Irony, the Pop Art of the Millenial Gen

Remember this?

Remember this?

… that was 1962 when Andy Warhol did the dastardly deed of popping art. The Warholian trope of appropriating pop culture, which dropped the collective art IQ down several some odd percent.

Warhol made money and his mark off of “appropriating” Campbell’s soup and now the favor is being returned, 50 years later Campbell’s has out popped the father of pop art. (Although I believe the money to license Warhol’s likeness is being handled by the Warhol Foundation, since the artist is now long dead.)

Marketed to the back to school college crowd shopping for dorm supplies, CEO of Campbell’s, Denise Morrison has been looking for ways to attract a younger generation to the brand. Morrison, one of the many women moving into CEO postilions at old-boy corporations, took the post last year to lead the 140 year old brand into the new millennium (albeit a decade late, but better late than never as they say.)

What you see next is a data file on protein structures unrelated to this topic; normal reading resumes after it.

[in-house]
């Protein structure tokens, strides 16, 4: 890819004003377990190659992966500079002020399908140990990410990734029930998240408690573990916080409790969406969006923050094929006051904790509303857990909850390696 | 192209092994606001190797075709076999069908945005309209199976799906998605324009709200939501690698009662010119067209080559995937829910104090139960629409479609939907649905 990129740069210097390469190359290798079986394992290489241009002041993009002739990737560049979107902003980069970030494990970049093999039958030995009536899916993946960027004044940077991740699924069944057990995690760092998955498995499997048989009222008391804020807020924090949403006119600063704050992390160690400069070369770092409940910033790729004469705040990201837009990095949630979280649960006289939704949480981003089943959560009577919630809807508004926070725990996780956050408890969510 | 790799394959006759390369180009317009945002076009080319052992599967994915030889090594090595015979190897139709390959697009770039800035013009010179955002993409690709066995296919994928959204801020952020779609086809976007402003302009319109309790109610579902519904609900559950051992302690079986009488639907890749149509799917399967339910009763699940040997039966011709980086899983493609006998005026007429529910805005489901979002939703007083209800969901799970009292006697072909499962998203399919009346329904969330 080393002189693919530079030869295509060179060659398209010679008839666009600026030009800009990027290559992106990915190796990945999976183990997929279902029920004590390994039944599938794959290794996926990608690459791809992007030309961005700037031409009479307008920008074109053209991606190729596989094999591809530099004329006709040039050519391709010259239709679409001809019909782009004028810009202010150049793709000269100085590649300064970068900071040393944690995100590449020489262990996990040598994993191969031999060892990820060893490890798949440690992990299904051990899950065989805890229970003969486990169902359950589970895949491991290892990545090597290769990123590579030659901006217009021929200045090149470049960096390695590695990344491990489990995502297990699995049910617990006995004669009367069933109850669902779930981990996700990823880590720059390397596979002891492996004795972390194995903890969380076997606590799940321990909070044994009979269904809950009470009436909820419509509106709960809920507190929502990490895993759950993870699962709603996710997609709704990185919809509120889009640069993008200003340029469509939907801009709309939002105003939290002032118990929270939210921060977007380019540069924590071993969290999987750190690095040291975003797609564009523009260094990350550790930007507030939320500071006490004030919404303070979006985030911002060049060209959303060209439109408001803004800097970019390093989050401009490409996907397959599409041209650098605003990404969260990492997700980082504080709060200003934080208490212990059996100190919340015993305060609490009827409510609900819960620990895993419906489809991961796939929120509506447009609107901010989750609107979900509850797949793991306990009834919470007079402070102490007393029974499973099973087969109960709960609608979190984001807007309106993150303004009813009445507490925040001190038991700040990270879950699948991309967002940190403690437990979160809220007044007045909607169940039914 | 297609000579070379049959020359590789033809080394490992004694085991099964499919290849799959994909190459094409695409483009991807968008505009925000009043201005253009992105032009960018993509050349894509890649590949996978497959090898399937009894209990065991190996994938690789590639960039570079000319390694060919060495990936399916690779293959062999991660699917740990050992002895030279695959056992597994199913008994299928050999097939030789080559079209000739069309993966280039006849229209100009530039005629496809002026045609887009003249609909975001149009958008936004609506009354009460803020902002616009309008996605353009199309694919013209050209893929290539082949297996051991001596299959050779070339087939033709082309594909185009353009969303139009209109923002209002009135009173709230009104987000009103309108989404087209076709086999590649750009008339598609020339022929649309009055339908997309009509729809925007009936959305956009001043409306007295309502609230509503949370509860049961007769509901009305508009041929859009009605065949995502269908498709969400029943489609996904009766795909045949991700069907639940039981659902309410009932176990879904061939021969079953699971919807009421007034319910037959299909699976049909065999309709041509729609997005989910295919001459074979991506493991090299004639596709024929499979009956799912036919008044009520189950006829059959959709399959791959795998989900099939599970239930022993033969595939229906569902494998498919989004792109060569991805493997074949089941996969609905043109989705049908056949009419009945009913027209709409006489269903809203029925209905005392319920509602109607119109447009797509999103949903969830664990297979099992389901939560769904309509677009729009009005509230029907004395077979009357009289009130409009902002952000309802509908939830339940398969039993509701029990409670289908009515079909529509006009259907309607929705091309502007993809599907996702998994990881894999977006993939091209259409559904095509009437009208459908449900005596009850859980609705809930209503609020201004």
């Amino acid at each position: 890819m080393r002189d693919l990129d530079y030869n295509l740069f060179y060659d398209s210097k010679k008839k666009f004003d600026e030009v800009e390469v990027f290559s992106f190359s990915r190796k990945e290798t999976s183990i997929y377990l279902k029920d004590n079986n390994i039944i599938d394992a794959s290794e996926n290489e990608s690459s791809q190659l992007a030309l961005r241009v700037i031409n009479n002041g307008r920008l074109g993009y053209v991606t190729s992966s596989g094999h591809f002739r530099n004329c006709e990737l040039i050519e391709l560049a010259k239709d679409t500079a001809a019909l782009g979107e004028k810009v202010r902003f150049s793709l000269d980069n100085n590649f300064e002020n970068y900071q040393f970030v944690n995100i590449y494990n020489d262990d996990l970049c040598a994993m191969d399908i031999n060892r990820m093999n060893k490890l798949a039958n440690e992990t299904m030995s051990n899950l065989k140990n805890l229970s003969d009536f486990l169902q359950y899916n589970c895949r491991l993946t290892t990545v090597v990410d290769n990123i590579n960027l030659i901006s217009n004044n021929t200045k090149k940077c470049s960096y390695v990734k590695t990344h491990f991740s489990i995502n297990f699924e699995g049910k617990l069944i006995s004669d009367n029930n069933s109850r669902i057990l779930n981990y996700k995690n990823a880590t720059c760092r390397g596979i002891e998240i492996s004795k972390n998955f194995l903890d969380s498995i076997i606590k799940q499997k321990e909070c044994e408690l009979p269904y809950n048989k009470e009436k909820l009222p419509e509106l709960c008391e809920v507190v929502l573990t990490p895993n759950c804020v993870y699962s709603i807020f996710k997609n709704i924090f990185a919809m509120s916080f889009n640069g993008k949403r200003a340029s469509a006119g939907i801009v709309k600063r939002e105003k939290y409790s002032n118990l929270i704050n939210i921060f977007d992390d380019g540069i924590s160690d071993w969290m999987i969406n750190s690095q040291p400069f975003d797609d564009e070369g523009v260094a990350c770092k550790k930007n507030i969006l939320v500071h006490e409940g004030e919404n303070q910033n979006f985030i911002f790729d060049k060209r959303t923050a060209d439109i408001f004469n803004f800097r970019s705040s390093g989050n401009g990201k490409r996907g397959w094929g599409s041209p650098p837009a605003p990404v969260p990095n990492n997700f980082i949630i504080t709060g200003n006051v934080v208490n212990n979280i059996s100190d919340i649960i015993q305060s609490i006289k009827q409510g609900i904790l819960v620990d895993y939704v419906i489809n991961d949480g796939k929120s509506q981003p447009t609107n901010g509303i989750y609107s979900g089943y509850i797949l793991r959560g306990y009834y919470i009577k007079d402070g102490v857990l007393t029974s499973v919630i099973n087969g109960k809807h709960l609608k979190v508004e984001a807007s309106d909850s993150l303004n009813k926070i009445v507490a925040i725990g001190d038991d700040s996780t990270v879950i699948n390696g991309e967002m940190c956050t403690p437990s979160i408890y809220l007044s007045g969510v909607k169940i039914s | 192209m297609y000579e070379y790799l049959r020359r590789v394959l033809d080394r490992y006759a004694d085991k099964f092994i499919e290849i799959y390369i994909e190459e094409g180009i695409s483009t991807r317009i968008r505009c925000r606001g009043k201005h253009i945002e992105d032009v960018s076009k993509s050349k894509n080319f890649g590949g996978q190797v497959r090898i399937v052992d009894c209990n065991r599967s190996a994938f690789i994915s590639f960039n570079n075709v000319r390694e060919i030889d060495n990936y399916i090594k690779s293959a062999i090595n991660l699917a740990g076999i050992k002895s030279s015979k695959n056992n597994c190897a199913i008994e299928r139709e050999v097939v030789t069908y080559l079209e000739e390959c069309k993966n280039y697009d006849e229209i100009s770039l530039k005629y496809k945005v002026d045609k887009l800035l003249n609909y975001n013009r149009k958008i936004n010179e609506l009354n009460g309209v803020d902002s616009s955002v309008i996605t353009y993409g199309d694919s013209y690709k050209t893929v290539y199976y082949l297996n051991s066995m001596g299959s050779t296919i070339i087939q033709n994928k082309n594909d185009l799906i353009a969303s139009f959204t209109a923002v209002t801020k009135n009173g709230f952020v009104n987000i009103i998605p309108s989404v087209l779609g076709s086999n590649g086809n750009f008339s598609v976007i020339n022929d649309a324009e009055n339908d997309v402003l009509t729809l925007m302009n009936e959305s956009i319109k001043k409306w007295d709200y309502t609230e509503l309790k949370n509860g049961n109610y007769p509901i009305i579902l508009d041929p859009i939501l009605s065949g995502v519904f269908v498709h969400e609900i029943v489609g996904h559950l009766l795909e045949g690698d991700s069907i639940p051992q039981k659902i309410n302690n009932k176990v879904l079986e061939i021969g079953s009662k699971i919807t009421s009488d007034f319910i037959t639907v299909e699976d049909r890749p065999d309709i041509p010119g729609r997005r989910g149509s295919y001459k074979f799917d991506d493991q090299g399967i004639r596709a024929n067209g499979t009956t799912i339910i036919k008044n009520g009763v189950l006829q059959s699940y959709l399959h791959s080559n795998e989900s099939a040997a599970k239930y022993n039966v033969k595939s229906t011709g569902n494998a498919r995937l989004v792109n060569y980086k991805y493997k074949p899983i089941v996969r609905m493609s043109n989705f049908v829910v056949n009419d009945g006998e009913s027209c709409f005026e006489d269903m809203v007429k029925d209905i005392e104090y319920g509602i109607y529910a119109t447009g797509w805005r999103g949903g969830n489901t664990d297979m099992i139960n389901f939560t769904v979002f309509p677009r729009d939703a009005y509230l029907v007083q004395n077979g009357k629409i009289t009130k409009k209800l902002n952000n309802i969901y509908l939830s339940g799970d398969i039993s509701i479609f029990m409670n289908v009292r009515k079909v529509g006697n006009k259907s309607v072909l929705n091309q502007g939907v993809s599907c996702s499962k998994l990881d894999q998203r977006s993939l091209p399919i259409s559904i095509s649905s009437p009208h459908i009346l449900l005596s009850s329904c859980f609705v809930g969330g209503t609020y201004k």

In addition to the tribute to Warhol, Morrison is rolling out soup in a bag, new recipies and fresh products all in the hopes of revitalizing the company, but more importantly the stock—the Dorrance family, founders of the company—remain major shareholders.

I was surprised to learn Campbell’s is based in Camden, New Jersey. Who knew good things could come out of Camden, eh hum, side note. When Morrison took the reigns at Campbell she sent a team of marketers to live amongst hipsters to better understand their cultural ways, according to they were sent to:

hipster hubs as Austin, Portland and San Francisco to study the rituals and preferences of people in their mid-20s and 30s. They shopped with them. They ate at their favorite food trucks, neighborhood restaurants and, sometimes, they ate home-cooked meals in their homes… “They are restless spirits with adventurous tastes.”

I have fond memories of my depression era grandmother who had stocked Cambpell’s soup in her cupboards, and feed it to me on sick days. Tomato soup with a little milk was divine. But I can’t remember the last time I cracked open a tin of soup, save for the fancy Weruva that my millennial cat Fattums eats.

Maybe the fancy colors, and pictures of Warhol—who never seems to get old though he has been dead for 25 years—will be a millennial hit, if not for the taste, the sheer decorative irony of it all. And being Ironic, after all is the pop art of the millennial generation.